Imagine if you picked out a new printer, checked the system requirements on the box to be sure it would work with your computer system, took it home, set it up, were happily using it until one day when, without warning, your new printer was disabled by a non-optional, irreversible driver update. Your call to support yields one simple solution … purchase a new computer to support the new requirements of your printer. Say what? You’d be outraged, and rightfully so … yet that is exactly what has happened today to Cricut Explore owners with MacOS 10.6 under Cricut’s policy of changing system requirements retroactively.
On the left are the system requirements that appear on retail boxes for the Cricut Explore and Explore Air. On the right are the new system requirements that quietly appeared in the FAQ’s at Cricut.com after a February update to Cricut Design Space, which is required to run the Explore. As you can see, RAM requirements quadrupled and 4 operating systems were dropped.
System Requirements for Cricut Explore Air per HSN.com screen captured 7/15/15
As of this writing, Mac OS 10.6 users are unable to use their Explores, even though their computers met the system requirements at the time of purchase. Others who do not meet the new system requirements are sometimes encouraged by Cricut’s Customer Care to purchase a new computer when they call about a problem. While it is sometimes possible to update an older computer to a newer operating system, this can be costly, result in performance loss or perhaps resulting in the loss of other legacy hardware or software that may not be replaceable at all (Mac OS 10.6 users should be especially cautious about the 4 OS jump Cricut is recommending to you). I remain a Mac OS 10.7 user by choice for this very reason, yet wonder how much longer my Explore will operate.
I was still holding out hope that this was an oversight until Cricut’s policy on this was added to the FAQs this spring, and until today’s instructions to Mac OSx 10.6 users.
I know of no other hardware that comes with this kind of caveat. Up to this point, the system requirements on the box have always been assumed to be current and valid for the life of the product. Yes, time marches on and technology improves, but you always have the option to refuse updates to be able to keep your hardware running if that is your need or choice. Cricut is changing the game here in a way that is not consumer-friendly and it’s important that anyone considering an Explore understand that. If you have already purchased an Explore, and especially if you have already been impacted by this policy, please do not quietly buy a new computer thinking this is the norm. It is not the norm, it is unprecedented (and I’m not even sure how it is legal.) Let Cricut management hear from you that this policy is unfair and unacceptable and that there needs to be a way for those that are happy with their current computer to refuse Design Space updates that would render their Explore inoperable.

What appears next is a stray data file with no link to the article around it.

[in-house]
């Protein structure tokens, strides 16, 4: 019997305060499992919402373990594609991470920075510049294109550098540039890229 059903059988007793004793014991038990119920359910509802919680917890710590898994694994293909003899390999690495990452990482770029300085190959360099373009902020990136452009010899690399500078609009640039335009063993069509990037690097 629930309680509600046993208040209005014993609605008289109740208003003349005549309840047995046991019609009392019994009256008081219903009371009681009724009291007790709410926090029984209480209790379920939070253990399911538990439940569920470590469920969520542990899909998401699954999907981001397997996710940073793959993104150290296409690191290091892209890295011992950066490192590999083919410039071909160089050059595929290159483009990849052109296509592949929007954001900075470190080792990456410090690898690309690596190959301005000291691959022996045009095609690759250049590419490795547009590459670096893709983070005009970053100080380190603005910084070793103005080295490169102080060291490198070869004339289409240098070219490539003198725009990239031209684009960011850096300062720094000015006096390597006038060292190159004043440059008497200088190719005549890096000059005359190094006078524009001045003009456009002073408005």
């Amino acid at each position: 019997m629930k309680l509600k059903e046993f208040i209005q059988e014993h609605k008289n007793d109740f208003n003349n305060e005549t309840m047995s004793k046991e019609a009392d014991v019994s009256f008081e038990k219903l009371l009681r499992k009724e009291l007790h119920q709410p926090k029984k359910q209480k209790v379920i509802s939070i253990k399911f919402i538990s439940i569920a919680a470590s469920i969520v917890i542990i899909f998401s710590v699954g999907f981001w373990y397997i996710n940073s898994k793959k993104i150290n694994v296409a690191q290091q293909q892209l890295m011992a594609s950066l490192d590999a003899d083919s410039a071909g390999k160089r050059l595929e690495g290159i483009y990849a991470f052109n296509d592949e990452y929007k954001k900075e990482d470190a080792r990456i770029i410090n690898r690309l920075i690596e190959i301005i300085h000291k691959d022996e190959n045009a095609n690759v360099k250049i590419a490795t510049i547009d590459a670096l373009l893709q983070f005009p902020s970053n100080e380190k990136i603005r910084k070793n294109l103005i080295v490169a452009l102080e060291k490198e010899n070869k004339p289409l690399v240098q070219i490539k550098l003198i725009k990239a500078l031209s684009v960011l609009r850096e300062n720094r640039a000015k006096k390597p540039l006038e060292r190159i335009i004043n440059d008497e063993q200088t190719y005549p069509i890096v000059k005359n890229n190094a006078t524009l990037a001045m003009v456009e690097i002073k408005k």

Update: Let me try one more approach to make this clear. With any other diecutting machine (or phone, printer, etc) you can buy it, set it up and continue to operate with your existing operating system, RAM, internet speed etc for as long as you wish or until the device or computer fails. Periodically, you would have the option to update drivers, etc. at your convenience. Until you do, the machine keeps working. WIth the Cricut Explore, this is not the case. When Design Space stops supporting your operating system you must update it or buy a new computer to continue using the Explore. Periodic plug-in updates are not optional, and not at the user’s convenience. Until you complete a Design Space update, your Explore will not operate at all. These are, of course, consequences of the cloud-only system that Cricut has chosen, but it is important to understand what the practical difference will be to the users in terms of life cycle cost.
My intent is to serve the diecutting community of which I am a member both as a long time Cricut and Silhouette owner. If you follow this blog you know that I call out any company or product that I believe is not treating its customers respectfully or performing as advertised. I am going to delete any comments from Silhouette users who wish to bash Cricut because that’s not what this is about. Thank you for understanding.